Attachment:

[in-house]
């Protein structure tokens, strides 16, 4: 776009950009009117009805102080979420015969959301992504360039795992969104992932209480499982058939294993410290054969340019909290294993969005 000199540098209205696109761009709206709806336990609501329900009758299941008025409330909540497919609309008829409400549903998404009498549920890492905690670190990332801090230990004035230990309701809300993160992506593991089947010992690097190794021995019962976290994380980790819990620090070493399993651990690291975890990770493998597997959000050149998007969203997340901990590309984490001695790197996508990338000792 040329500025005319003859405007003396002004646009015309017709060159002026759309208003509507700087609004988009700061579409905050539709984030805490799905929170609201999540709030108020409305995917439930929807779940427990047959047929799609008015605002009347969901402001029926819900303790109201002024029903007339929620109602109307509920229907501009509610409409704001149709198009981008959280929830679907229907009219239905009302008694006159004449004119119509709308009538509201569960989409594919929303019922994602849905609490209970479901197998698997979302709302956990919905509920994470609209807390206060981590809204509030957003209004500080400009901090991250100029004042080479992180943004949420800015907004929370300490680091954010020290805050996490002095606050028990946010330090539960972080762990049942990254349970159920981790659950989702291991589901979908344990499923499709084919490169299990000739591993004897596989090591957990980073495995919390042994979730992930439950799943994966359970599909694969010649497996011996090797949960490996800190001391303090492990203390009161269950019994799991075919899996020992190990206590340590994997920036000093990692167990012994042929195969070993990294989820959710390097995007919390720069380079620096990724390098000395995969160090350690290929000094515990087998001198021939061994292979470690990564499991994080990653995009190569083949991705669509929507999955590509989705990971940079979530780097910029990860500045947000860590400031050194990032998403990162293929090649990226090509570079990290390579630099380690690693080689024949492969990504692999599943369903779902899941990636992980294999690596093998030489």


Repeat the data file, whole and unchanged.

[in-house]
């Protein structure tokens, strides 16, 4: 776009950009009117009805102080979420015969959301992504360039795992969104992932209480499982058939294993410290054969340019909290294993969005 000199540098209205696109761009709206709806336990609501329900009758299941008025409330909540497919609309008829409400549903998404009498549920890492905690670190990332801090230990004035230990309701809300993160992506593991089947010992690097190794021995019962976290994380980790819990620090070493399993651990690291975890990770493998597997959000050149998007969203997340901990590309984490001695790197996508990338000792 040329500025005319003859405007003396002004646009015309017709060159002026759309208003509507700087609004988009700061579409905050539709984030805490799905929170609201999540709030108020409305995917439930929807779940427990047959047929799609008015605002009347969901402001029926819900303790109201002024029903007339929620109602109307509920229907501009509610409409704001149709198009981008959280929830679907229907009219239905009302008694006159004449004119119509709308009538509201569960989409594919929303019922994602849905609490209970479901197998698997979302709302956990919905509920994470609209807390206060981590809204509030957003209004500080400009901090991250100029004042080479992180943004949420800015907004929370300490680091954010020290805050996490002095606050028990946010330090539960972080762990049942990254349970159920981790659950989702291991589901979908344990499923499709084919490169299990000739591993004897596989090591957990980073495995919390042994979730992930439950799943994966359970599909694969010649497996011996090797949960490996800190001391303090492990203390009161269950019994799991075919899996020992190990206590340590994997920036000093990692167990012994042929195969070993990294989820959710390097995007919390720069380079620096990724390098000395995969160090350690290929000094515990087998001198021939061994292979470690990564499991994080990653995009190569083949991705669509929507999955590509989705990971940079979530780097910029990860500045947000860590400031050194990032998403990162293929090649990226090509570079990290390579630099380690690693080689024949492969990504692999599943369903779902899941990636992980294999690596093998030489």